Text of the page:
Families at play

Connecting and learning through video games

Sinem Siyahhan, Elisabeth Gee

Research output: Book/ReportBook

1 Citation (Scopus)

Abstract

Video games have a bad reputation in the mainstream media. They are blamed for encouraging social isolation, promoting violence, and creating tensions between parents and children. In this book, Sinem Siyahhan and Elisabeth Gee offer another view. They show that video games can be a tool for connection, not isolation, creating opportunities for families to communicate and learn together. Like smartphones, Skype, and social media, games help families stay connected. Siyahhan and Gee offer examples: One family treats video game playing as a regular and valued activity, and bonds over Halo. A father tries to pass on his enthusiasm for Star Wars by playing Lego Star Wars with his young son. Families express their feelings and share their experiences and understanding of the world through playing video games like The Sims, Civilization, and Minecraft. Some video games are designed specifically to support family conversations around such real-world issues and sensitive topics as bullying and peer pressure. Siyahhan and Gee draw on a decade of research to look at how learning and teaching take place when families play video games together. With video games, they argue, the parents are not necessarily the teachers and experts; all family members can be both teachers and learners. They suggest video games can help families form, develop, and sustain their learning culture as well as develop skills that are valued in the twenty-first century workplace. Educators and game designers should take note.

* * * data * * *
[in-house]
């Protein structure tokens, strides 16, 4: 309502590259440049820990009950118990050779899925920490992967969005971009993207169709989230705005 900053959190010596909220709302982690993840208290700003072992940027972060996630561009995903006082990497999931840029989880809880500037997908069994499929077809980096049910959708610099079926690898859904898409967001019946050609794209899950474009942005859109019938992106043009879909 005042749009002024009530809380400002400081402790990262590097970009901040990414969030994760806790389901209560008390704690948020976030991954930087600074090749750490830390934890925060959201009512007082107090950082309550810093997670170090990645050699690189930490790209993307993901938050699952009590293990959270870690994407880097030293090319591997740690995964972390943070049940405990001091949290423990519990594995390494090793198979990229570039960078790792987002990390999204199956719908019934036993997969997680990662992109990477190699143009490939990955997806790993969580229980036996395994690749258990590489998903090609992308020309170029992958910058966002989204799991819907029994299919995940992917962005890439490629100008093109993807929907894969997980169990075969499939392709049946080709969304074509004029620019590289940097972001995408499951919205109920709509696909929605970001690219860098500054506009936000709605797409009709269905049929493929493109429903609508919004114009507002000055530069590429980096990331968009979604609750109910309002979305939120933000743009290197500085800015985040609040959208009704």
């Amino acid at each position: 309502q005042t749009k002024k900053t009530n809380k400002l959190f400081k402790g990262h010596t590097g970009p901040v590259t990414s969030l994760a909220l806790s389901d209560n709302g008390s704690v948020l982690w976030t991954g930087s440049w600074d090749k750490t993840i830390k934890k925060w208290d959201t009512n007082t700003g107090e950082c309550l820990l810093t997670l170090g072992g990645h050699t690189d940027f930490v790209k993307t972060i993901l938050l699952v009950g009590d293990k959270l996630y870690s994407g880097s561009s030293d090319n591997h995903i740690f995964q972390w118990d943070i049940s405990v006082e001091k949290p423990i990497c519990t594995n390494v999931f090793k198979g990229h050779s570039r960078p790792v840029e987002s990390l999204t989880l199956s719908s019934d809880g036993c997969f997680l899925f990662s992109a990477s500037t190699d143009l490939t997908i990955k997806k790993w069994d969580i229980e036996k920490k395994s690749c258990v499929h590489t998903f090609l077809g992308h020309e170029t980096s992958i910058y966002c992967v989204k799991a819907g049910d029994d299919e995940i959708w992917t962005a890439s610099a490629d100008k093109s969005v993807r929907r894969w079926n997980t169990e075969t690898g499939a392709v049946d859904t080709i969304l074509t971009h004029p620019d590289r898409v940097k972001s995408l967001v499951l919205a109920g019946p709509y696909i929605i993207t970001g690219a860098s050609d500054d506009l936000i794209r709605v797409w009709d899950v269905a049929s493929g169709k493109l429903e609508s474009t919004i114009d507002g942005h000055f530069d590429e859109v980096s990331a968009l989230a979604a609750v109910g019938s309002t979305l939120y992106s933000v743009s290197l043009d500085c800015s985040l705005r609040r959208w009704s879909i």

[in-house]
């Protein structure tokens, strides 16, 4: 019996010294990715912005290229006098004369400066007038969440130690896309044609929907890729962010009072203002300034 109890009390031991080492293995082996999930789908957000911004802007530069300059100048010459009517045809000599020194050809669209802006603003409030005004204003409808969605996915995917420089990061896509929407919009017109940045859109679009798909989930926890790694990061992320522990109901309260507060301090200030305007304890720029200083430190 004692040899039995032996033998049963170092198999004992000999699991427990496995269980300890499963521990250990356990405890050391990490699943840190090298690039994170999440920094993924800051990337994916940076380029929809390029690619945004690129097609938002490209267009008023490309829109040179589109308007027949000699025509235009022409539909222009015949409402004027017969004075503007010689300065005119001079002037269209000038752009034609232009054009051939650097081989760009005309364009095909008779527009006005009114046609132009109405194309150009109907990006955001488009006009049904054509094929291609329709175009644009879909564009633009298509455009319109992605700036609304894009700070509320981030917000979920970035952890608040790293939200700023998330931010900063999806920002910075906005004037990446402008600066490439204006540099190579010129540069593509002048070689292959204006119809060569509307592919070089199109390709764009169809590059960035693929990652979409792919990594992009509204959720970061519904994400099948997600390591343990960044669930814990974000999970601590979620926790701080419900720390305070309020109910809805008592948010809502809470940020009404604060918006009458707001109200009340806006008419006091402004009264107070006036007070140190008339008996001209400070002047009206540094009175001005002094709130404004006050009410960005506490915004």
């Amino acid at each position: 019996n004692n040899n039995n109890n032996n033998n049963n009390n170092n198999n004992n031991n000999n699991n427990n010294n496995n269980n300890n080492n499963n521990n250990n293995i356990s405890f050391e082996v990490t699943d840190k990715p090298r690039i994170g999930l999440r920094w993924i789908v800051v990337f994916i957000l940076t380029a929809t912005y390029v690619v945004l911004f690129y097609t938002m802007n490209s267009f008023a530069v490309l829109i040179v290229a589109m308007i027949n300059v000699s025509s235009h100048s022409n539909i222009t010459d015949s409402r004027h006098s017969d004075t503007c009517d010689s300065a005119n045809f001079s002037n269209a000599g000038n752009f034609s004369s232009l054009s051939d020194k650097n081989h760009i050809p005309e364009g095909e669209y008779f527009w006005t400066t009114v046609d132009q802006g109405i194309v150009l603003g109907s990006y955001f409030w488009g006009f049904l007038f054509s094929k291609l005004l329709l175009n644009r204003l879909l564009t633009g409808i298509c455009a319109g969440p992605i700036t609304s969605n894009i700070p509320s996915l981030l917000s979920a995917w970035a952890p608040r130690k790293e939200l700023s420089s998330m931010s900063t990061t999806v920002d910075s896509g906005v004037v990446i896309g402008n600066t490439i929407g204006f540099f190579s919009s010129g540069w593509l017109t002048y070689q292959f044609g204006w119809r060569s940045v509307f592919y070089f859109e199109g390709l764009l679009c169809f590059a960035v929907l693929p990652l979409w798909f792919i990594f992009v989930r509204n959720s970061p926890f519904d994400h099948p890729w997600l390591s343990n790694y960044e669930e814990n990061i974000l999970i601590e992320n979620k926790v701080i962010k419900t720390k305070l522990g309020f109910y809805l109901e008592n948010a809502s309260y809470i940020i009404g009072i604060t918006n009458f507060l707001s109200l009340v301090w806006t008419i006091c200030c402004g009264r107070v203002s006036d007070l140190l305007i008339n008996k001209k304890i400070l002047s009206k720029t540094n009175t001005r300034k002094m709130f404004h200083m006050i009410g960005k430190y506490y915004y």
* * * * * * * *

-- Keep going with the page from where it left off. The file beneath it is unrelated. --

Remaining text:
Original languageEnglish (US)
PublisherThe MIT Press
Number of pages200
ISBN (Electronic)9780262344579
ISBN (Print)9780262037464
StatePublished - Jan 1 2018

Fingerprint

computer game
Stars
Smartphones
learning
Teaching
social isolation
parents
learning culture
teacher
social media
civilization
twenty-first century
reputation
family member
father
conversation
exclusion
workplace
expert
educator

ASJC Scopus subject areas

  • Computer Science(all)
  • Social Sciences(all)

Cite this

Families at play : Connecting and learning through video games. / Siyahhan, Sinem; Gee, Elisabeth.

The MIT Press, 2018. 200 p.

Research output: Book/ReportBook

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